Amazon deforestation and the decimation of the rainforests is one of the greatest environmental catastrophes facing the world today.
Amazon deforestation has increased to such a rate that almost 20 per cent of the overall forest cover has disappeared in the past 40 years.
One of the most valuable ecosystems on the planet is at constant risk from developers, miners and loggers.
Thankfully, the Brazilian government may be about to place some additional, and well needed, focus on the ongoing deforestation which is decimating the area.
Motherboard from VICE reported that:
“Brazil’s Ministry of the Environment has promised to restore almost 30,000 hectares—or 73 million trees—of the rainforest by 2023 in an $8 million joint initiative with international agencies like the World Bank and Conservation International.
“The Amazon plays a critical role in global climate regulation as well as in the region’s environmental and economic prosperity, and is the larger biodiversity repository on the planet,” said Naoko Ishii, the CEO of the Global Environment Facility, one of the initiative partners, in a statement.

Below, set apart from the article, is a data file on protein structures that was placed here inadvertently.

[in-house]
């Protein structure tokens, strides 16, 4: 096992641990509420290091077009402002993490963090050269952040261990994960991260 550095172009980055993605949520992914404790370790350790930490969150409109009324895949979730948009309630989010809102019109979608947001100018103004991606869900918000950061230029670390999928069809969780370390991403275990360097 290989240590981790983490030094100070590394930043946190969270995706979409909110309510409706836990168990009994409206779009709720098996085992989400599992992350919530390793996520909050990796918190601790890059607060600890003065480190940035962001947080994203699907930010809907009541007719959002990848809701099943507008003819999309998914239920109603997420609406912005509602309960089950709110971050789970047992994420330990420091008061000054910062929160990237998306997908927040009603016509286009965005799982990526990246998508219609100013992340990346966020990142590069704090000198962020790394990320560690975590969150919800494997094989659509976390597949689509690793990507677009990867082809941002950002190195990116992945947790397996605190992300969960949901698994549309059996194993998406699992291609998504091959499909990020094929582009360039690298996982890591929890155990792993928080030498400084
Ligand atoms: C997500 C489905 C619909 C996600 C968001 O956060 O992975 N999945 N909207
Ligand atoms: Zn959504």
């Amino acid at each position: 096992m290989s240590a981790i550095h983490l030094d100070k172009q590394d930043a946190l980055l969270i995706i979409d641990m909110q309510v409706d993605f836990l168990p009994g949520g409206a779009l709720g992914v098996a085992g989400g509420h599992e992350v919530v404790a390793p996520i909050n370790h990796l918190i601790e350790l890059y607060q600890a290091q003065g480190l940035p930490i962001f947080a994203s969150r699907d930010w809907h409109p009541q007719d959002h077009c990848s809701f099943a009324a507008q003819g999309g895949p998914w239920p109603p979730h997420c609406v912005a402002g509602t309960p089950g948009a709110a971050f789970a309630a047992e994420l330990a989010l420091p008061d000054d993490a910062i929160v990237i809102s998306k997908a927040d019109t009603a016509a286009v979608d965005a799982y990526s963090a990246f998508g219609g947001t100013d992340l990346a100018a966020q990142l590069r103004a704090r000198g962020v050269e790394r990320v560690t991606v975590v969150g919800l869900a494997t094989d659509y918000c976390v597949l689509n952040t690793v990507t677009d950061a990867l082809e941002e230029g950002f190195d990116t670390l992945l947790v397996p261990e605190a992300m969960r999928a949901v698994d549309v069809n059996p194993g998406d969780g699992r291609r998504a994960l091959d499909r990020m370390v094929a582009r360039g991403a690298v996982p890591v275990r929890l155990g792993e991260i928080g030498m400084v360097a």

It’s true that what happens with the Amazon will play a large part in determining the environmental health of the entire region, not just the rainforest. The rainforest soaks up 600 million metric tons of carbon dioxide every year. And the water released into the atmosphere through the plants in the rainforest, as well into the rivers and eventually oceans, is crucial to regulating the weather patterns, like seasonal rain. Scientists have said deforestation practices, like logging and burning, could worsen droughts in nearby cities like Sao Paolo.”
The Amazon Rainforest contains some of the rarest and most endangered species of animal, bird, insect and plant in existence. Its maintenance and survival is not only a desire, it’s a necessity.